## Friday, October 2, 2009

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- Ariel Goldberg
- My name is Ariel Goldberg and I have been a GMAT tutor for eight years. I have taken the GMAT more than twenty times and scored into the 99th percentile; I like to share my GMAT knowledge with everybody. One of the things I like is to write GMAT quant questions that do reflect the changes in the test. The questions sold by some prep services are outdated in that they reflect the GMAT of three or four years ago, before Pearson took over. So that is where I come in, I provide people with good, real-looking GMAT questions.

(2) 4 > w > z > 0, so z < 4, sufficient. We are left with B and D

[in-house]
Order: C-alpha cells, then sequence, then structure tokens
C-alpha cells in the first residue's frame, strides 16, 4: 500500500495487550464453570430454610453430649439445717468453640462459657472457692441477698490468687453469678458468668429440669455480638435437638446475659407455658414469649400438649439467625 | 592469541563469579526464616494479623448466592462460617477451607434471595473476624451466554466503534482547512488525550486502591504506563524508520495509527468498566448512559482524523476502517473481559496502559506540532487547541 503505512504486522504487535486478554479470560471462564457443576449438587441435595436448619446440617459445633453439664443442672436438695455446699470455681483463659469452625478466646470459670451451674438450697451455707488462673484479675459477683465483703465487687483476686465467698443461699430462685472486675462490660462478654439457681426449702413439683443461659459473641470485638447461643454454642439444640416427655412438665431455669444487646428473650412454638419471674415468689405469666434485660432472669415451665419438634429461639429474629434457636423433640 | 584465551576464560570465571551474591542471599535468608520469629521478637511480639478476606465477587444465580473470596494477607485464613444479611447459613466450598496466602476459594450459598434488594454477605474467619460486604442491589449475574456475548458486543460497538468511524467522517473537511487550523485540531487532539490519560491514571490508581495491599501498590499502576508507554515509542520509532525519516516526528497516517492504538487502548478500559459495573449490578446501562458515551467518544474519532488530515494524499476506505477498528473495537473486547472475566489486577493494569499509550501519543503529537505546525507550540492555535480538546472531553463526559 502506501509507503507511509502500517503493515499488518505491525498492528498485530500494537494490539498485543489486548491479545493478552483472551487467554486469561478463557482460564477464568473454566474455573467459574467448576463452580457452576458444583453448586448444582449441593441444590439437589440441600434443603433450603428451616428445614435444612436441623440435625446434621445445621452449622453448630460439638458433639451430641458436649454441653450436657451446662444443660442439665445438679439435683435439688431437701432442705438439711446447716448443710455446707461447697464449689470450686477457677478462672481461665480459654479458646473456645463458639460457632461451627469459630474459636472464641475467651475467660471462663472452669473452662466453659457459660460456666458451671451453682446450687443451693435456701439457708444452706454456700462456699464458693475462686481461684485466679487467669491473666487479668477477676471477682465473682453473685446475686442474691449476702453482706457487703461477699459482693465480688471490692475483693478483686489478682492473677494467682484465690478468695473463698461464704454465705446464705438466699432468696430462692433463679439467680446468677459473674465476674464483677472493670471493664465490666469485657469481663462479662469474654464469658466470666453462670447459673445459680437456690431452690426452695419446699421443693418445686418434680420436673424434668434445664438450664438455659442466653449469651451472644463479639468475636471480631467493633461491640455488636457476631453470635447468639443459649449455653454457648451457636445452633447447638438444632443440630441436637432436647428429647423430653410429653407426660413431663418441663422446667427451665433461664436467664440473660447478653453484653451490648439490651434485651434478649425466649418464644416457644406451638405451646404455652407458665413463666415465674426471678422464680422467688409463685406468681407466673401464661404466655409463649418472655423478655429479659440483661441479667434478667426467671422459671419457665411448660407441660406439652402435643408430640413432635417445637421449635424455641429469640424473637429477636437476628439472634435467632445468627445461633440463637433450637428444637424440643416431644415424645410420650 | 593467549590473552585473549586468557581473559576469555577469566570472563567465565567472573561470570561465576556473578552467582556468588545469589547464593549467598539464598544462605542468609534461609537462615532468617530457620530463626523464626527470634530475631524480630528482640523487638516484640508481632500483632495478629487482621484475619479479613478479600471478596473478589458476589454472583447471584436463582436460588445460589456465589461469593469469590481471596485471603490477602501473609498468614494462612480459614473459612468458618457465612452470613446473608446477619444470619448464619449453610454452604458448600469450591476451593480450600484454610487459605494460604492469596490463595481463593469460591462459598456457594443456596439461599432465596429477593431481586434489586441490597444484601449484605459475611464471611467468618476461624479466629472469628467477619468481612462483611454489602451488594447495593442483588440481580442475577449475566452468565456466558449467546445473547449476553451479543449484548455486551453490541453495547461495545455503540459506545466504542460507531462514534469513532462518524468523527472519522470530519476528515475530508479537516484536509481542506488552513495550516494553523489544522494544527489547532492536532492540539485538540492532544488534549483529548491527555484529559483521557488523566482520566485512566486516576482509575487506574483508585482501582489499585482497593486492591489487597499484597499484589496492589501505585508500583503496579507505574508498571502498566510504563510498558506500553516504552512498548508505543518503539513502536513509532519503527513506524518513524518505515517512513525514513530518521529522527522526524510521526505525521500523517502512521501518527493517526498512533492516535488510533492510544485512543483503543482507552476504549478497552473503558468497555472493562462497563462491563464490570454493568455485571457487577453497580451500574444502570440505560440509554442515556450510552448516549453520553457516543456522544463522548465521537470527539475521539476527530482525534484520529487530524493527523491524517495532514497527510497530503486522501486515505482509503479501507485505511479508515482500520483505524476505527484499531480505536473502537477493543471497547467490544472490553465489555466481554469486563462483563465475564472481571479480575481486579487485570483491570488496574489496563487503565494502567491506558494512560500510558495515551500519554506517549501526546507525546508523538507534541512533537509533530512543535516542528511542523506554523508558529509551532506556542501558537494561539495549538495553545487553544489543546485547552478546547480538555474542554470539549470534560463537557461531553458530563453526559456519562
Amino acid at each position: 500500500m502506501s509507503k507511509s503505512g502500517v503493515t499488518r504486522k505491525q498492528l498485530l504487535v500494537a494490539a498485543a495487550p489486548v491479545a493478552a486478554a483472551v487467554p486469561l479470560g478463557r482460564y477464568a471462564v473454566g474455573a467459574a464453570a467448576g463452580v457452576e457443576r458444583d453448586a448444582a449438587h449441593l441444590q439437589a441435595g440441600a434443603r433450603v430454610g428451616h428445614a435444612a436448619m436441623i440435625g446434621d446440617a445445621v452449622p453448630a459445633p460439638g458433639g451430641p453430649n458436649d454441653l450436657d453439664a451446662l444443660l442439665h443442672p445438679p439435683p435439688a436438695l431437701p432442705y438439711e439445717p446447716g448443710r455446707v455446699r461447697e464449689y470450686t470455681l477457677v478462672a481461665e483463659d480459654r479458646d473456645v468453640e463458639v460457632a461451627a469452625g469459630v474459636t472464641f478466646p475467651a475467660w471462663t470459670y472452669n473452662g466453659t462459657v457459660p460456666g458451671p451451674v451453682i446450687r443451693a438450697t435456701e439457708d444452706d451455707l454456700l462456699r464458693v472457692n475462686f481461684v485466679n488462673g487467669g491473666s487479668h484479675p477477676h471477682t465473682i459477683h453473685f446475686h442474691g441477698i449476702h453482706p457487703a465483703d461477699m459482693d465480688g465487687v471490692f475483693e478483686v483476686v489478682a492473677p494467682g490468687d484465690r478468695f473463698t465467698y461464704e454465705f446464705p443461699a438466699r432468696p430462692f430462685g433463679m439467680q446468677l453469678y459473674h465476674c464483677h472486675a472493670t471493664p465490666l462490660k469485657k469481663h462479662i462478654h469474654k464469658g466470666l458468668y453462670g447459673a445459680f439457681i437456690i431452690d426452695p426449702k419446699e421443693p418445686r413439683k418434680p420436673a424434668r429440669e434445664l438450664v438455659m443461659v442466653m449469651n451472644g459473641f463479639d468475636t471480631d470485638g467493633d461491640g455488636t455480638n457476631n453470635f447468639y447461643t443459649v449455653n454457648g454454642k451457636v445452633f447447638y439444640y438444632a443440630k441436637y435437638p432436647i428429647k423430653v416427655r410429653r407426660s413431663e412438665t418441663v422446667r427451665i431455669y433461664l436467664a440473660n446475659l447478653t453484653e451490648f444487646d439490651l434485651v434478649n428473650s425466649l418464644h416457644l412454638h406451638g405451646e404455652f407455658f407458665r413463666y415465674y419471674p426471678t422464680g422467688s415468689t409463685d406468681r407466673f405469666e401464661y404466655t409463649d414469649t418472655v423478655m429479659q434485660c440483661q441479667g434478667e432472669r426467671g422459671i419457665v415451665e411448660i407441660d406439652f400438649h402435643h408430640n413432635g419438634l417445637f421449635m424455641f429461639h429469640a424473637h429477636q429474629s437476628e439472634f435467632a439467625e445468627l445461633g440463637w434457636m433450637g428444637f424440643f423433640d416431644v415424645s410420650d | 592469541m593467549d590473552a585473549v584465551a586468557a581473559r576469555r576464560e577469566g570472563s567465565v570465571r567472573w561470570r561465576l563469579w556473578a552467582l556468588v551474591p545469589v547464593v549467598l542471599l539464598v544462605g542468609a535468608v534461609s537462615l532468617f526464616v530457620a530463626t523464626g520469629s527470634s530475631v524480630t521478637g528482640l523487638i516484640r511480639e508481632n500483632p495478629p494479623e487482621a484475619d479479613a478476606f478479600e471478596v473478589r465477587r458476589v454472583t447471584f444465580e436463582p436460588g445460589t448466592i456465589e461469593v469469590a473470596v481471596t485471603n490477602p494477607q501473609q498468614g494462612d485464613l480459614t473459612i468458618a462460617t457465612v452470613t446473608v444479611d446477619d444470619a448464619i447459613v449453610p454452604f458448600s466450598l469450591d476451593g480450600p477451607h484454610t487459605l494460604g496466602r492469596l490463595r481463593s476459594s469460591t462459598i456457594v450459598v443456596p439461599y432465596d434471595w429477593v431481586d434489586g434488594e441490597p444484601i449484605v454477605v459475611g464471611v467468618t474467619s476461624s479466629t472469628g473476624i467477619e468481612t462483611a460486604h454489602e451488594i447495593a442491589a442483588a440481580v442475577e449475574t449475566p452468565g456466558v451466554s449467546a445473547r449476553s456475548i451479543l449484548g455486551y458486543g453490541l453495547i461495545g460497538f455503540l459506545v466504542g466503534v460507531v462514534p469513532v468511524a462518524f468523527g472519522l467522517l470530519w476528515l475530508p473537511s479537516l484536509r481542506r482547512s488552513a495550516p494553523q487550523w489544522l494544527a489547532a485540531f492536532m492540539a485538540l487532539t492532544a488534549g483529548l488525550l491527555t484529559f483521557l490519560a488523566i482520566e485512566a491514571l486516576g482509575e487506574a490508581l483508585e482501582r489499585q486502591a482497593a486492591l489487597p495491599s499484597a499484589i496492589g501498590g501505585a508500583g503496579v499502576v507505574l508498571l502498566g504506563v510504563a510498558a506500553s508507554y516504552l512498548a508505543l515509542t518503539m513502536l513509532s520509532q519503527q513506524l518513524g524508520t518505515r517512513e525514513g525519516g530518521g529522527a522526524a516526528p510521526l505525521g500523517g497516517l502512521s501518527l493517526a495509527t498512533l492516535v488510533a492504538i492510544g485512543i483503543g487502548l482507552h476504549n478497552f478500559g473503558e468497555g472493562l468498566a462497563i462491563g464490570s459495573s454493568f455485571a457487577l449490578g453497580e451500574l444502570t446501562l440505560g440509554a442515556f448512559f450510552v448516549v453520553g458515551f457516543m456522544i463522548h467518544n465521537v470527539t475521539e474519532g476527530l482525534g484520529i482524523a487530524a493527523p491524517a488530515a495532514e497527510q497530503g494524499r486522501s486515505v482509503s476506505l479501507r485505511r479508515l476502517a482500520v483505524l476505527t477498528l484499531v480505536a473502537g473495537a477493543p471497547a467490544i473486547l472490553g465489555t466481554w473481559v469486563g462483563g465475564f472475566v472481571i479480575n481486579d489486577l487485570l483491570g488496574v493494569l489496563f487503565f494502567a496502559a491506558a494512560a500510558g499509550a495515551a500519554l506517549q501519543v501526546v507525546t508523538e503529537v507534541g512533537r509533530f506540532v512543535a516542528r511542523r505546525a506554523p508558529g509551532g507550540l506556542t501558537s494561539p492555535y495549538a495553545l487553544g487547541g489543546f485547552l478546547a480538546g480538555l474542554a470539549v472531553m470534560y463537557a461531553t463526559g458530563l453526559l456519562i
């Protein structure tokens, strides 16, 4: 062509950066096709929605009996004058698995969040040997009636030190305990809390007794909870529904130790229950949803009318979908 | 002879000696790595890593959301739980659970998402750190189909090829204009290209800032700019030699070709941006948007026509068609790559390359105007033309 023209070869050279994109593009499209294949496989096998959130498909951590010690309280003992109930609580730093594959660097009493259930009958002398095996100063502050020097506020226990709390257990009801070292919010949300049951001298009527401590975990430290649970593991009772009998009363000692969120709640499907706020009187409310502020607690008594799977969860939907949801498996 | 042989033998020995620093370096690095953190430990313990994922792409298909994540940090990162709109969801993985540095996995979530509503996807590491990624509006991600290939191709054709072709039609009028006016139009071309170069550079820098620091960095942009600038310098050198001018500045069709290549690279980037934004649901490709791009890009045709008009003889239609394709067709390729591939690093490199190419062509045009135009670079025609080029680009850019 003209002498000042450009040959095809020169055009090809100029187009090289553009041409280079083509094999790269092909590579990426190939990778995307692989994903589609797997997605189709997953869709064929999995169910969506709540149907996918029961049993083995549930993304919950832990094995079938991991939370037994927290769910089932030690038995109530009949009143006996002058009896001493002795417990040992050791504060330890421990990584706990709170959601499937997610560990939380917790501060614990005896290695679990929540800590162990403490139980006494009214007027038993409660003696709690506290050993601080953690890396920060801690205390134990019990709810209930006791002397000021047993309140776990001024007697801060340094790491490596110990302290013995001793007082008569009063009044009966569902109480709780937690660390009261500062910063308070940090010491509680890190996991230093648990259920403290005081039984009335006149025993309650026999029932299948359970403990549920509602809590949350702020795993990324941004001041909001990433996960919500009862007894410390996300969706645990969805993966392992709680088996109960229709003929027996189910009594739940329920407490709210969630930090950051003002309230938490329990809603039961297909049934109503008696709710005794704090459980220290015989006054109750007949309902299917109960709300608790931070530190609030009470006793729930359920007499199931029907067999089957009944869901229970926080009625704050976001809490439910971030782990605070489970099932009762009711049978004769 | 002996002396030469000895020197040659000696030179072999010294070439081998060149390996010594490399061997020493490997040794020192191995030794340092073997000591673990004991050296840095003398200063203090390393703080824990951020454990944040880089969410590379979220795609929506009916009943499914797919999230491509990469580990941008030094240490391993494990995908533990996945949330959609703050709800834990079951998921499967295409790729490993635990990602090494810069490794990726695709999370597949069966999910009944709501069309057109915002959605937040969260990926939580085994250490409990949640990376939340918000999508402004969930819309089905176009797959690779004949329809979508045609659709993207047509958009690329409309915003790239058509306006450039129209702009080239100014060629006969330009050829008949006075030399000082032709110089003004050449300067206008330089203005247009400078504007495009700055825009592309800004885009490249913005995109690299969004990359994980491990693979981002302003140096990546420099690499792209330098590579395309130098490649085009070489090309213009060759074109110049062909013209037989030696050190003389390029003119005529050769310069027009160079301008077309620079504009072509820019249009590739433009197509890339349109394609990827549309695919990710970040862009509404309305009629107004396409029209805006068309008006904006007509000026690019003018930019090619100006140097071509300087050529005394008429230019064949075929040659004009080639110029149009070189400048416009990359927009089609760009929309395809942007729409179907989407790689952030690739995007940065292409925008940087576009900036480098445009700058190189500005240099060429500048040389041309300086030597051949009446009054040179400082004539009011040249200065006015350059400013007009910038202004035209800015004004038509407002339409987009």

ReplyDelete(1) 1/w < 1/x < 1/y < 1/z (from the question stem)

1/w + 1/x + 1/y + 1/z < 4/z

1 < 4/z

z < 4

So, (D) is the answer

Yep, answer is D. Statement 2 is the easy one, cross multiply ant that's it.

ReplyDeleteThe other way of looking at 1 is to see that if all your guys are equal to, say, 4 each, then they add up to one, but we are told that z is less than all the other guys, so the other fractions will be less than 1/z, so to allow the other fractions to be more than 1/4, z must be less than 4.

I keep getting B as the correct answer.

ReplyDelete1/w > 1/4, so w < 4.

from original we know w > z > 0, so 3.999 > z > 0, thus Z must be less than 4. What am I missing? Thanks! -Mike

Mike,

ReplyDeletePer question:

w > x > y > z , take the reciprocal(reverse inequality )

1/w < 1/x < 1/y < 1/z

Add all:

1/w + 1/x + 1/y + 1/z now since 1/z is the largest of the 4 terms the sum has to be less than 4/z

or 1/w + 1/x + 1/y + 1/z < 4/z

But Lft side =1 per 1

1 < 4/z

z < 4

2: is straight forward, just cross multiply

w < 4 and z < w , hence z < 4.

D